Prius ‘Harmony’: What Toyota did differently to expand its audience, brand and sales

Simon Mainwaring / Brands / 10 years ago

I recently worked as a writer on the new Prius ‘Harmony” campaign for Saatchi & Saatchi, LA (led by Mike McKay and Andrew Christou – full list of credits below). While the ads are on television a lot, there are less visible aspects to the campaign that – from a marketing point of view – are equally interesting.

What’s unique is how the fundamental strategic positioning created for the advertising campaign was expanded beyond the car. By doing this Toyota established new relevance for Prius technology and found a much wider audience.

Here are a couple of examples of how it was done.


Firstly, Toyota took the Prius technology to the streets by installing over-sized solar-energy generating flowers that were inspired by the TV commercials. Currently they’re in Boston but they will be installed in different parts of the world over four months. The flowers carry solar panels and provide free charging power and wi-fi to residents in each city.

The flowers dramatize the power of the Prius solar roof in a way that’s instantly meaningful to potential customers. That experience became a talking point among potential customers around the topic of Prius technology.


The second example is the branded content piece created by Toyota, Saatchi and GOOD magazine. By creating content that applied the ‘harmony’ concept on a global scale, the brand expanded its purview beyond its own products and customers.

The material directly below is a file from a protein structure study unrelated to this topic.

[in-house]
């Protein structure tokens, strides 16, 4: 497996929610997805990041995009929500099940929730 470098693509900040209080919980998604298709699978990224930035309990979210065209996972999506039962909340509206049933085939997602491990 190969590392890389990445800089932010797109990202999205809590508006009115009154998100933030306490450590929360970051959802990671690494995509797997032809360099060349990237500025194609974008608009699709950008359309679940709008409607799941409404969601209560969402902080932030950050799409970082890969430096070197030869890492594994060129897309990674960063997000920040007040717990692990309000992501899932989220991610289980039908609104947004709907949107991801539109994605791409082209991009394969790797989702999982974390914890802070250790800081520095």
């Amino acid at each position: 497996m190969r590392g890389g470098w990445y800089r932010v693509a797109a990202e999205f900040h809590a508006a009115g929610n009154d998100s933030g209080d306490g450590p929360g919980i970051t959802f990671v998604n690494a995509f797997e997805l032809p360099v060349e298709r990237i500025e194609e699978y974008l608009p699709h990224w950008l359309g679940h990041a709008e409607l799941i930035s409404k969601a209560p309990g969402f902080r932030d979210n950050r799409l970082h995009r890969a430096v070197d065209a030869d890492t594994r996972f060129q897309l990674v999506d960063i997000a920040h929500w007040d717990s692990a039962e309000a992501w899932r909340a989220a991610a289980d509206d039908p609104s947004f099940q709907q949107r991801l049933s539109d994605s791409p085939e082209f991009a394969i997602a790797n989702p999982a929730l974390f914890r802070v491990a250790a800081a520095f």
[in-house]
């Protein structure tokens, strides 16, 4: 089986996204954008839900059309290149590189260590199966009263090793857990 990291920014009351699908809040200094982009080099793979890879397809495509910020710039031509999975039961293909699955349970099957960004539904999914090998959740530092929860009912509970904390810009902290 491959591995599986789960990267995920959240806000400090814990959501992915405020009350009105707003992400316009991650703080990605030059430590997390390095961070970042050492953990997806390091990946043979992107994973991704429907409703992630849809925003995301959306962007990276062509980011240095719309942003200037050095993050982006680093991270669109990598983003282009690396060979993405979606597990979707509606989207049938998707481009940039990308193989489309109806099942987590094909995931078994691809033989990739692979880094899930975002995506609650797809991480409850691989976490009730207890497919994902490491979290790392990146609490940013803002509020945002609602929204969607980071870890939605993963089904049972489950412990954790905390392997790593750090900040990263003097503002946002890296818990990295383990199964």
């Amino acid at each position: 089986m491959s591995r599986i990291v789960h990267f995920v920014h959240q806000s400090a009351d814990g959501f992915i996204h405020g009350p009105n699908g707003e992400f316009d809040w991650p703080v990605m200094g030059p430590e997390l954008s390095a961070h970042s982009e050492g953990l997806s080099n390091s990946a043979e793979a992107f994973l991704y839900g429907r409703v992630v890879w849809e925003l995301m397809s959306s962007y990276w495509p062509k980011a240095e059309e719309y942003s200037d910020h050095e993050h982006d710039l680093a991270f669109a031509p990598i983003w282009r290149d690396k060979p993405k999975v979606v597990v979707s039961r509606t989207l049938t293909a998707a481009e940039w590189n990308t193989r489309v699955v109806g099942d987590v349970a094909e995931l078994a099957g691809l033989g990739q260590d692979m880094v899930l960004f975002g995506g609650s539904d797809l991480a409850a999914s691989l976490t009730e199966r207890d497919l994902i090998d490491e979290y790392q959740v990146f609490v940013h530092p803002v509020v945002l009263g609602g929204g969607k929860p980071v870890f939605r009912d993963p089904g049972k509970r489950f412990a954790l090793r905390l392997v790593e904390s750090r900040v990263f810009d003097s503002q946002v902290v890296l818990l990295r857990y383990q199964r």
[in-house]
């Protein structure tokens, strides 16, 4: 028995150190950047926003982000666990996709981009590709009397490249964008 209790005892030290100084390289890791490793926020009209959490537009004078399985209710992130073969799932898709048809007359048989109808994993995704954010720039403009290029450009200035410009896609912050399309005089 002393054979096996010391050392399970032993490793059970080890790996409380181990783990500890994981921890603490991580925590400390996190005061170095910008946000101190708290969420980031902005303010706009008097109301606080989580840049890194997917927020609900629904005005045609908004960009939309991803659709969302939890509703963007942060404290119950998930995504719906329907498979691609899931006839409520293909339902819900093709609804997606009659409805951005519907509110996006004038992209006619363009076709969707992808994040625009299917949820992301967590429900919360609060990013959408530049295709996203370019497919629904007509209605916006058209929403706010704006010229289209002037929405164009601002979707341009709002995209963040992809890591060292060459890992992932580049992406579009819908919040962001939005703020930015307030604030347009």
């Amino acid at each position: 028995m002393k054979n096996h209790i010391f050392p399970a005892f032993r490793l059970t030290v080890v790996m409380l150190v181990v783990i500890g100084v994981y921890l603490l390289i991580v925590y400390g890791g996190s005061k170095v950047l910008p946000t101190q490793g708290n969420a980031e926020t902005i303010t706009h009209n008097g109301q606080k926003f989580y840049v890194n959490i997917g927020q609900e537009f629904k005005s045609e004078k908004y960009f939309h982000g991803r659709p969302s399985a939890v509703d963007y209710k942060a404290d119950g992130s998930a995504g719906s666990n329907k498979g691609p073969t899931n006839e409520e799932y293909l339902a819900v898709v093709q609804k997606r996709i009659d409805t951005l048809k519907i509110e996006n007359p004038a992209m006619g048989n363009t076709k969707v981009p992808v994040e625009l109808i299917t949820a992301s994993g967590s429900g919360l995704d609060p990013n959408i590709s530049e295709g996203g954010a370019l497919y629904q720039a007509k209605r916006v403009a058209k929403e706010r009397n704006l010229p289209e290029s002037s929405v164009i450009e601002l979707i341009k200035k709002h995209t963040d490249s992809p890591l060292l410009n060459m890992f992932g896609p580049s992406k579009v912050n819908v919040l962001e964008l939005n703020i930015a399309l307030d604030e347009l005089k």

In doing so, the brand became relevant to many, if not all, aspects of a potential customer’s life. Positioned in that context, the Prius became part of a larger cultural movement towards ‘harmony’.


Such a launch isn’t possible without a creative, confident and enlightened client. Often the greatest challenge to a successful brand or product launch is not the entrenched view of the consumer, but the blinkered view of the client as to the limits of its brand.


Taking such risks has yielded startling results for Toyota. Amid an historic slump in a contracting industry, orders have exceeded expectations even in the face of new competition from the Honda Insight. Japan has enjoyed 80,000 pre-orders and the Tsutsumi plant has had to reintroduce over-time to keep up with global demand.

Marketers must clearly define a brand and it’s voice but they should never limit its scope. As technology infiltrates all aspect of our lives, product relevance expands and advertising should follow.

When asked about their success, Prius Chief engineer, Mr. Otsuka, said that in terms of hybrids the Prius is ‘ten years ahead’. As stewards of such brands, we should expect the same of our advertising. Here’s a behind-the scenes look at the finished TV commercials.

Credits: Any car launch of this size is a massive collaborative effort. Here are some of the great people involved.

Client: Toyota Agency: Saatchi & Saatchi, Los Angeles ECD: Mike McKay CD: Andrew Christou Integrated Design CD: Ryan Jacobs ACD Copywriter: Simon Mainwaring ACD Art Director: Tito Melega ACD Art Director: Sean Farrell Senior Producer: Jennifer Pearse Production Coordinator: David Weaver Director of Integrated Production/Multimedia: Tanya LeSieur Production Co.: The Sweet Shop Executive Producer: Stephen Dickstein Executive Producer: Susan Rued Anderson Director: Mr. Hide Edit: Bikini Editorial Edit: Avi Oron Telecine: CO3 Telecine: Dave Hussey Special Effects: Perceptual Engineering Special Effects: Fin Design Special Effects: Brickyard VFX Sound Design: Human Mix: Lime Studios Mix: Rohan Young